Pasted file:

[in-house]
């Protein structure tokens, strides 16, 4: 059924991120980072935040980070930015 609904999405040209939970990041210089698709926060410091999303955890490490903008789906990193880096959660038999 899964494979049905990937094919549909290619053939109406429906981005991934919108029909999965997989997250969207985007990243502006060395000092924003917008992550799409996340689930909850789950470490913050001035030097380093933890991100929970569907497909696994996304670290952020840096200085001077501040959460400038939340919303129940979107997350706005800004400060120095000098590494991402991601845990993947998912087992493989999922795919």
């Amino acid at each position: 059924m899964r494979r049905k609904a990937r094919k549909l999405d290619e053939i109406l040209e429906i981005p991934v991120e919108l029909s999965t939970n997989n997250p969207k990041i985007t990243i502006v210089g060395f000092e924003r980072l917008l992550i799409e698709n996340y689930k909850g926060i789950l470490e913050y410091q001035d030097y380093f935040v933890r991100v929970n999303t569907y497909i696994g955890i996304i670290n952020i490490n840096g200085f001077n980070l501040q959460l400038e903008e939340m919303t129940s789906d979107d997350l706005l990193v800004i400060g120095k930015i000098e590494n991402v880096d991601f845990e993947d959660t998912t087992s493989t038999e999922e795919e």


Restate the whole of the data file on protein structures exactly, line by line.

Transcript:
[in-house]
């Protein structure tokens, strides 16, 4: 059924991120980072935040980070930015 609904999405040209939970990041210089698709926060410091999303955890490490903008789906990193880096959660038999 899964494979049905990937094919549909290619053939109406429906981005991934919108029909999965997989997250969207985007990243502006060395000092924003917008992550799409996340689930909850789950470490913050001035030097380093933890991100929970569907497909696994996304670290952020840096200085001077501040959460400038939340919303129940979107997350706005800004400060120095000098590494991402991601845990993947998912087992493989999922795919």
């Amino acid at each position: 059924m899964r494979r049905k609904a990937r094919k549909l999405d290619e053939i109406l040209e429906i981005p991934v991120e919108l029909s999965t939970n997989n997250p969207k990041i985007t990243i502006v210089g060395f000092e924003r980072l917008l992550i799409e698709n996340y689930k909850g926060i789950l470490e913050y410091q001035d030097y380093f935040v933890r991100v929970n999303t569907y497909i696994g955890i996304i670290n952020i490490n840096g200085f001077n980070l501040q959460l400038e903008e939340m919303t129940s789906d979107d997350l706005l990193v800004i400060g120095k930015i000098e590494n991402v880096d991601f845990e993947d959660t998912t087992s493989t038999e999922e795919e």